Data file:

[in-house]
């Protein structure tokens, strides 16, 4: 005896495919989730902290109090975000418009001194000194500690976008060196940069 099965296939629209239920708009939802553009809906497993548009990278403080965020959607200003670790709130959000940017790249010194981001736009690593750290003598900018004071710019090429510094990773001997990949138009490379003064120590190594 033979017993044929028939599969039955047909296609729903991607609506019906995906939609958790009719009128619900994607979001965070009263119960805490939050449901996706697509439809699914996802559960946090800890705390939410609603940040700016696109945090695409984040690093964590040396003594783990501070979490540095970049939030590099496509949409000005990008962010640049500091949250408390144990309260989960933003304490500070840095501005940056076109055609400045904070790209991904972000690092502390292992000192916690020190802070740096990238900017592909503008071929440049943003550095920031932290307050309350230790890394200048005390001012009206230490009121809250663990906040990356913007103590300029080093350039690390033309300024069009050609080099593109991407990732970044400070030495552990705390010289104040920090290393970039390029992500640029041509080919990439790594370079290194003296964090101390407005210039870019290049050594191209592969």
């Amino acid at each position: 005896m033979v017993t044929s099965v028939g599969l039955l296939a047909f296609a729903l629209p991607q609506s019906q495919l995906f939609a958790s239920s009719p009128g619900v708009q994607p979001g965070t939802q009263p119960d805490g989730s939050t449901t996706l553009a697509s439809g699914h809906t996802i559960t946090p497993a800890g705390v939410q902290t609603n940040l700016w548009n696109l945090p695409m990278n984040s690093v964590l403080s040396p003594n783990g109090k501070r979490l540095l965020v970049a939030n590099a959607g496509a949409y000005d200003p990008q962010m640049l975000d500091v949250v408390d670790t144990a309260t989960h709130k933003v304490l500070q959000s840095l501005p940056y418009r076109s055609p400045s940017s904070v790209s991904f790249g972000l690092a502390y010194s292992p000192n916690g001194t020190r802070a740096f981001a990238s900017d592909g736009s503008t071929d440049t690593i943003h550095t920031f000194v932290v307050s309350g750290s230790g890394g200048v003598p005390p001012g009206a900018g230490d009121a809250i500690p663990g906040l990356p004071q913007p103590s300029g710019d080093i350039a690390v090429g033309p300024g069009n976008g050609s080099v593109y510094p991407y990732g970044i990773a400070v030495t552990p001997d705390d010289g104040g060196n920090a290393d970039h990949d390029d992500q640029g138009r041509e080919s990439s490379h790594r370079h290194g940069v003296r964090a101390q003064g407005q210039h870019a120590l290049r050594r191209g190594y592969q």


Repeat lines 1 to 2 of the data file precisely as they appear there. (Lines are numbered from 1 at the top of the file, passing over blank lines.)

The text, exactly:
[in-house]
């Protein structure tokens, strides 16, 4: 005896495919989730902290109090975000418009001194000194500690976008060196940069 099965296939629209239920708009939802553009809906497993548009990278403080965020959607200003670790709130959000940017790249010194981001736009690593750290003598900018004071710019090429510094990773001997990949138009490379003064120590190594 033979017993044929028939599969039955047909296609729903991607609506019906995906939609958790009719009128619900994607979001965070009263119960805490939050449901996706697509439809699914996802559960946090800890705390939410609603940040700016696109945090695409984040690093964590040396003594783990501070979490540095970049939030590099496509949409000005990008962010640049500091949250408390144990309260989960933003304490500070840095501005940056076109055609400045904070790209991904972000690092502390292992000192916690020190802070740096990238900017592909503008071929440049943003550095920031932290307050309350230790890394200048005390001012009206230490009121809250663990906040990356913007103590300029080093350039690390033309300024069009050609080099593109991407990732970044400070030495552990705390010289104040920090290393970039390029992500640029041509080919990439790594370079290194003296964090101390407005210039870019290049050594191209592969």